"It's tough,'' Hamilton said of all of the losing. "It's hard. We've been banged up. It's been a different season. I missed almost 30 games, Tayshaun the same. But, just the same, it's been tough being in the Eastern Conference finals every year and having to go through this. But it can only make you stronger. In this league, you find out a lot about guys when things happen like this.''
The Pistons, in recent years, also have been finding about coaches. Flip Saunders was dismissed after going 176-70 with Detroit from 2005-08.
Since then, the Pistons haven't been willing to spend top dollar for a proven coach, and it's showed. Rookie Michael Curry was fired after going 39-43 last season, one torpedoed by Iverson complaining about not starting and eventually being shut down for good late in the regular season for what was termed a back injury.
Kuester, another rookie coach, has done even worse. There's no certainty he'll be back next season, which could result in the Pistons having four coaches in four years.
"They won the championship with a game that was very possession-oriented, defensive-minded type of game,'' Karl, an ESPN analyst during Detroit's 2004 title season before coming to Denver in January 2005, said of the evolution of the PIstons. "Their game has changed a little bit and their personnel has changed. And I think, in the same sense, they might have lost the defensive mindedness.
"But, offensively I think they've lost some things, too. I don't think they're as up to date offensively as the pin-down game (setting a pick near the basket to free a player for an outside jumper) and run-play game. I think they're kind of East Coast [grind it out]. They've stayed with that kind of trend and when you do that you've got to be really good to win with that trend.''
So the Pistons are out of date. In some ways, that means they are your father's Oldsmobile.
It's understandable the guys remaining from the glory days are showing age. At least Ben Wallace, 35, is doing as well as one could expect from a guy who said that last summer he was "not close but very close'' to retiring. Although the center, averaging 9.1 rebounds, said he hasn't made up his mind yet, there's certainly a good chance he really will be done after this season.
While Hamilton, 32, is averaging 18.9 points, he's seen his field-goal percentage plummet to 40.8. Prince just turned 30 and has been playing well of late, but his 12.8 scoring average is his lowest in six years.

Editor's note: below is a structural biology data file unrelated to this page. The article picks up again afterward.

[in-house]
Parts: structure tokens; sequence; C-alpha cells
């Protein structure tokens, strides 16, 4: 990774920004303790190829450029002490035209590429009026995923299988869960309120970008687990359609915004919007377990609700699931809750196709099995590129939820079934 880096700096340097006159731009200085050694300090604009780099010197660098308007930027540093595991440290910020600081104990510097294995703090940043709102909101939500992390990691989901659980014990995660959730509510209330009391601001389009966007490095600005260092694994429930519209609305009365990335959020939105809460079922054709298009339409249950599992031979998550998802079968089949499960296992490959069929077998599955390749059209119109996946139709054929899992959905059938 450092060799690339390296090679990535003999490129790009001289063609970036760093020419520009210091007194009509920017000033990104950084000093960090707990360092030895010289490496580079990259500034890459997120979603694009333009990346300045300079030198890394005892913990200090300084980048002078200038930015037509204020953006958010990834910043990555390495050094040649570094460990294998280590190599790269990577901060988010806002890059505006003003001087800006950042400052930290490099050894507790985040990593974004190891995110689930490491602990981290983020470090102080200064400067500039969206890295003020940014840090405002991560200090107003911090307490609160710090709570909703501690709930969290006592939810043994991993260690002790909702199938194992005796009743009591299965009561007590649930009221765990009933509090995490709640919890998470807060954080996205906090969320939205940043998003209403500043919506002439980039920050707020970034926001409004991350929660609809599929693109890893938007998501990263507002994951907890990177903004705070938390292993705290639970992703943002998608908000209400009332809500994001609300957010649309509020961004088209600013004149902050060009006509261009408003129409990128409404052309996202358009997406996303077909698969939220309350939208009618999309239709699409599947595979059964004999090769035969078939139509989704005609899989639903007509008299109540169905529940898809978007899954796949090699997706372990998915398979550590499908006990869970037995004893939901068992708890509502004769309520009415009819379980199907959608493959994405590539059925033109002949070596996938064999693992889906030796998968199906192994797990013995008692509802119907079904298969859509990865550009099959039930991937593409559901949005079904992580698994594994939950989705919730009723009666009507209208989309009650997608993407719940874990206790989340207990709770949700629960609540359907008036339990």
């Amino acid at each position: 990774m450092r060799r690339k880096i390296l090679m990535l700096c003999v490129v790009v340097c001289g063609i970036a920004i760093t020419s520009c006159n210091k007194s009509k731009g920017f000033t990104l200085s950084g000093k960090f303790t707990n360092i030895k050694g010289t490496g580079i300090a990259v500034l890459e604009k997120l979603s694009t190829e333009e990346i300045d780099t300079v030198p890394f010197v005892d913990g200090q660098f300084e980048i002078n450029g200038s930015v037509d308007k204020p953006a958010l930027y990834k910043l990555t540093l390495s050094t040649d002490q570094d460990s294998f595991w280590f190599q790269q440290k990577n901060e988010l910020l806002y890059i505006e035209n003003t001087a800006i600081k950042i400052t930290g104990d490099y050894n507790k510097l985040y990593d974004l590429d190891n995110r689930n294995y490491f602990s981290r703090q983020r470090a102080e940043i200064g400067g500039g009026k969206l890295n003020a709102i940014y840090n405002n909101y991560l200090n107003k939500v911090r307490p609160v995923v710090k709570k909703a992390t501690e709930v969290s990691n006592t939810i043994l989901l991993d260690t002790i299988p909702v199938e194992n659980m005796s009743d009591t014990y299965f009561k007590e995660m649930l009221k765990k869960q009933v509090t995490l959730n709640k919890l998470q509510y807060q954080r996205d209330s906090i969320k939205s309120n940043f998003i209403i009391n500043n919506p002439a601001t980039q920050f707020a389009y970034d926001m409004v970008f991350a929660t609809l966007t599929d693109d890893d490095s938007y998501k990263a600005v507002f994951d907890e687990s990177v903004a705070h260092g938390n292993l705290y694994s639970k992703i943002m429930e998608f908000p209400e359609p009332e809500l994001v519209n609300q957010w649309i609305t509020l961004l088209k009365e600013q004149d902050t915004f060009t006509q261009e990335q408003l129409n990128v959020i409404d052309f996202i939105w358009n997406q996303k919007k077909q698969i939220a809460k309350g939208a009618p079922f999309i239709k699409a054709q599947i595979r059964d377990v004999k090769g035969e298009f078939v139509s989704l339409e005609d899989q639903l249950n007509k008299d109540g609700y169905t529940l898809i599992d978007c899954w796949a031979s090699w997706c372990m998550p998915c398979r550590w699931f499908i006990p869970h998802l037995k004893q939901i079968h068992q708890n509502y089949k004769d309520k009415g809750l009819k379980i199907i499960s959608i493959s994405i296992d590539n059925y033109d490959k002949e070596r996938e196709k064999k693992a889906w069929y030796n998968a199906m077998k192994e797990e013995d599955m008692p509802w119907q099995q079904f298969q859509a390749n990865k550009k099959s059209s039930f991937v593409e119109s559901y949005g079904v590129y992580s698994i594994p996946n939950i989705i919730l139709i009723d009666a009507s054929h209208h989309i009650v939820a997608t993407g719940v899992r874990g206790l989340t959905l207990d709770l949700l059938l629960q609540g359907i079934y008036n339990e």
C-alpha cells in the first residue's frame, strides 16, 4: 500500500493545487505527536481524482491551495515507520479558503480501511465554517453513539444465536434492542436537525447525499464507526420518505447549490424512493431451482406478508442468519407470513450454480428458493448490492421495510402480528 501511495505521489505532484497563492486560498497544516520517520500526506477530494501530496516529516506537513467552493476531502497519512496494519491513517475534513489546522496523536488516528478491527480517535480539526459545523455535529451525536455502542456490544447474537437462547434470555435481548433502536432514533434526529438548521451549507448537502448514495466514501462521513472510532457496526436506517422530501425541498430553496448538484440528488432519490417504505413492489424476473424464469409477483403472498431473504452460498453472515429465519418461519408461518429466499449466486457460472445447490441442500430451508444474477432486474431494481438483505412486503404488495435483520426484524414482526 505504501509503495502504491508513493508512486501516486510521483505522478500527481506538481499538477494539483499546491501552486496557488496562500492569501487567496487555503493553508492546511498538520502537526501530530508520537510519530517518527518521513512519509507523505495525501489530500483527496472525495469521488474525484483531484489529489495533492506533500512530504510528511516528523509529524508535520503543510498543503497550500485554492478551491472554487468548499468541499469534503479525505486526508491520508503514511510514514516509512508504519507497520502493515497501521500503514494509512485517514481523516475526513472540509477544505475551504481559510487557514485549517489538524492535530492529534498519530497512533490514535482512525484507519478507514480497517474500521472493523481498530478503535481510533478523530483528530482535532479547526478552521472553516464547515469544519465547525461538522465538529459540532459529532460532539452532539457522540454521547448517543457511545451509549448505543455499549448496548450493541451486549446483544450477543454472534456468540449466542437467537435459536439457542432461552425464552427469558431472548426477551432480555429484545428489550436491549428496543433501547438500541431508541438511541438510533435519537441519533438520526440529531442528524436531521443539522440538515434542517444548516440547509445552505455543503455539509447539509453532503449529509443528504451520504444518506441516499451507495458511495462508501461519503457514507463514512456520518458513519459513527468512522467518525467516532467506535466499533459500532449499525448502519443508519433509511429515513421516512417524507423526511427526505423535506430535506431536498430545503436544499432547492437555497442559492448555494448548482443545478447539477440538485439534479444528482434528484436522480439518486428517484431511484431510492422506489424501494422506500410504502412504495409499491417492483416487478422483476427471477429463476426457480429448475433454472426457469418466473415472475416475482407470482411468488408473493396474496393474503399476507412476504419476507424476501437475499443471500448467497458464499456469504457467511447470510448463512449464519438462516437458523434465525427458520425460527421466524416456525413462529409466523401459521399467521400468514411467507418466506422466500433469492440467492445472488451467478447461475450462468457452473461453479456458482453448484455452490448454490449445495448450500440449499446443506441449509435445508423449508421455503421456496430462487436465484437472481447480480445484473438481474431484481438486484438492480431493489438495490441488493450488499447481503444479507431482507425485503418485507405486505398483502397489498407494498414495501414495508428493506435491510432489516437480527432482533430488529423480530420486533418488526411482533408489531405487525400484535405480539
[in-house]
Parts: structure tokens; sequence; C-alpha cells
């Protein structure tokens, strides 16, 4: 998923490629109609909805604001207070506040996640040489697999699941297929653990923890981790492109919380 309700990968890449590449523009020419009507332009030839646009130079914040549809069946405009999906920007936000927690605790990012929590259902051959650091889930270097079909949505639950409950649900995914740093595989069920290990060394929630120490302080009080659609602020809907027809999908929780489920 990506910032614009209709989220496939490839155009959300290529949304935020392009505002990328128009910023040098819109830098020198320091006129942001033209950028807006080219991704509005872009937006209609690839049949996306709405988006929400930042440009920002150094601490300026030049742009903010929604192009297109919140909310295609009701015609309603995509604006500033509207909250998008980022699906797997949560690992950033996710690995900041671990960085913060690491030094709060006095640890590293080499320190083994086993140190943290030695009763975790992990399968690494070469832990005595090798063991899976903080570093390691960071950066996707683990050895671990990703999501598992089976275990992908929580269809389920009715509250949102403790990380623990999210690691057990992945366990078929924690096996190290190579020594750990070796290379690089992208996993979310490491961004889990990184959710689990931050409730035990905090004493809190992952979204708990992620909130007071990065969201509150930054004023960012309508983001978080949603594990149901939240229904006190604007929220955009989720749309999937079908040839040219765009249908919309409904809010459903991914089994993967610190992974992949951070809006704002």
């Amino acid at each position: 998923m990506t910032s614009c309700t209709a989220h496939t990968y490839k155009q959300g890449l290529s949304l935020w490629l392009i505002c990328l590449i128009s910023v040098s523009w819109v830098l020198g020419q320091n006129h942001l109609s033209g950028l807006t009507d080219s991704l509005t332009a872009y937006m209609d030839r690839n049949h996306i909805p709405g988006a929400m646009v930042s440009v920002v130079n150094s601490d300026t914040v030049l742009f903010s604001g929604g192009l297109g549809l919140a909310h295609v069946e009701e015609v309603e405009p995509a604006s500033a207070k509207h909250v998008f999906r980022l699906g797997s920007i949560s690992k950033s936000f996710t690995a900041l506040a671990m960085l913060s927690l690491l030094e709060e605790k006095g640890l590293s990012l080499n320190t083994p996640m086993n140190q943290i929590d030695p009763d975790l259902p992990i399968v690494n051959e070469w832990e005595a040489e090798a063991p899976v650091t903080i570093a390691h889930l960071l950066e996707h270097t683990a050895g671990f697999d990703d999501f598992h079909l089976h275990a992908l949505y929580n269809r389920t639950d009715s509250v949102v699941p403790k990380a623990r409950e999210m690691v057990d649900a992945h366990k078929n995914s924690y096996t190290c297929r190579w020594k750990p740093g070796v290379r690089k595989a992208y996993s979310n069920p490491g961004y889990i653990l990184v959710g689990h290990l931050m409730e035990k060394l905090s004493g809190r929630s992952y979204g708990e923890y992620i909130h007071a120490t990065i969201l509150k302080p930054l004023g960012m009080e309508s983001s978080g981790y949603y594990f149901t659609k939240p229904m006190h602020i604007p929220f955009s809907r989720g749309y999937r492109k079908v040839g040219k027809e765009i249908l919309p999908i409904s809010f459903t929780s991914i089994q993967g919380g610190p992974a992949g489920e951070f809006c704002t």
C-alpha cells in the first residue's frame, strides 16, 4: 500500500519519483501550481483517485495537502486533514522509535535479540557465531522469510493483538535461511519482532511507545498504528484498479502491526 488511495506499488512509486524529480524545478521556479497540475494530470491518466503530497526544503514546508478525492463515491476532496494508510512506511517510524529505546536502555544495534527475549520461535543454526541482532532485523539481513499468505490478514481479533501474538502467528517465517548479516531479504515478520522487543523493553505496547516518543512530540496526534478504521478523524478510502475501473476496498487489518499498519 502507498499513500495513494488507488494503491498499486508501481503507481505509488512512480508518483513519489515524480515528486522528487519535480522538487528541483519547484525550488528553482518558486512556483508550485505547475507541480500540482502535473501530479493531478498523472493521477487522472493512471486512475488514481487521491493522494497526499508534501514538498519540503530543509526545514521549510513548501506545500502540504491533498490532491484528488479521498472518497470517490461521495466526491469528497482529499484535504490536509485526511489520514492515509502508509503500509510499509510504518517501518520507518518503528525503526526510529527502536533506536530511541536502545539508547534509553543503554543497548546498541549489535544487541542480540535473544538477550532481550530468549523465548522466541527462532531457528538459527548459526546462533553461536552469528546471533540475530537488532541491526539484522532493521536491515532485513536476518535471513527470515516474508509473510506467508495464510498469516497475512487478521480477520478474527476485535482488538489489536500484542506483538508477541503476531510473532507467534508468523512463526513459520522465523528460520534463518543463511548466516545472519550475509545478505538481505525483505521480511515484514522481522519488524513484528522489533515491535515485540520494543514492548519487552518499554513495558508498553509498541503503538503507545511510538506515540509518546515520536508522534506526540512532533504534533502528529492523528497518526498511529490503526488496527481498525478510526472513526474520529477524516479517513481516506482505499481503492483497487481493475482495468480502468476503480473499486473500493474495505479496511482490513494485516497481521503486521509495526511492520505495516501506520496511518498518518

As for the reinforcements, Gordon and Villanueva, have not come close to delivering and having center Kwame Brown doesn't help anybody's blue-collar image. The Pistons do have a fine young point guard in Rodney Stuckey, averaging 17.1 points and 5.0, assists, but he's still no Billups and his 19.6 three-point percentage won't lead to anyone calling him "Mr. Big Shot II.''
Dumars did make a nice second-round draft selection last summer in energetic forward Jonas Jerebko. But it remains to be seen if their first-round pick, flagpole-thin forward Austin Daye, will pan out.
As for another move Dumars made last summer, call it another reason why he might want to consider retiring in Denver if he wants to always have his tab picked up for the early-bird special. The Pistons handed intriguing young guard Arron Afflalo to the Nuggets for next to nothing to clear cap room to give forward Chris Wilcox $3 million this season.
Afflalo has become Denver's starting shooting guard, and is third in the NBA in three-point shooting. Wilcox has been a nonentity with the Pistons, averaging an embarrassing 4.5 points.
To recap the appreciation in Denver for Dumars, he selected Darko Milicic with the No. 2 pick in 2003, allowing Denver to take Carmelo Anthony at No. 3. And then there was the Billups trade.
In case you're wondering, no, the Nuggets don't want Hamilton, who could be the next piece moved from Detroit's glory years. But, with three years and $34 million left on his contract after this season, that will be hard.
"My mindset is nowhere else but here,'' Hamilton said when asked if he would welcome a trade this summer. "But it's not something I think about.''
Prince will be easier to move due to a contract that expires after he makes $11.5 million next season. So does he want to be dealt?
"I've always been happy here,'' Prince said. "When you start losing, the speculation is going to come regardless, especially I think when you've been somewhere for a long time. ... But I like the team we have now. We've been hurt and those things are unfortunate.''
What Billups says is unfortunate is watching his buddies, Hamilton and Prince, losing so much after so many great seasons.
"I do feel bad for them. You never know what can happen,'' Billups said of whether he'd like to see the two shipped to contenders. "You hope they have the chance to win another championship. I don't know if they could do it [in Detroit] or not. But, right now, it's just not looking good.''
It didn't look good for the Nuggets last season until they were able to somehow pry Billups away from Detroit, a move Karl said might have saved his job and one that got Denver's Mark Warkentien the trophy for Executive of the Year. Before the deal, the Nuggets had not won a single playoff series in 15 years while the Pistons, with Billups leading the way, had won 15 series in the previous six years.
The trade ended up sending two franchises in opposite directions.
"It was a great move for me because it really rejuvenated me,'' Billups said. "It gave me a chip on my shoulder that I probably lost in Detroit because we were just so good. I kind of got a little stagnant. It gave me a reason to be able to show me that I'm still me. I can still play at a very high level.''
Meanwhile, the Pistons have sunk to a very low level. They're on pace for their worst record since going 20-62 in 1993-94.
But that team was rebuilding after getting old following winning titles in 1989 and 1990. There was an attempt to rebuild this team last summer but it was done with particle board.
Chris Tomasson can be reached at firstname.lastname@example.org or on Twitter @christomasson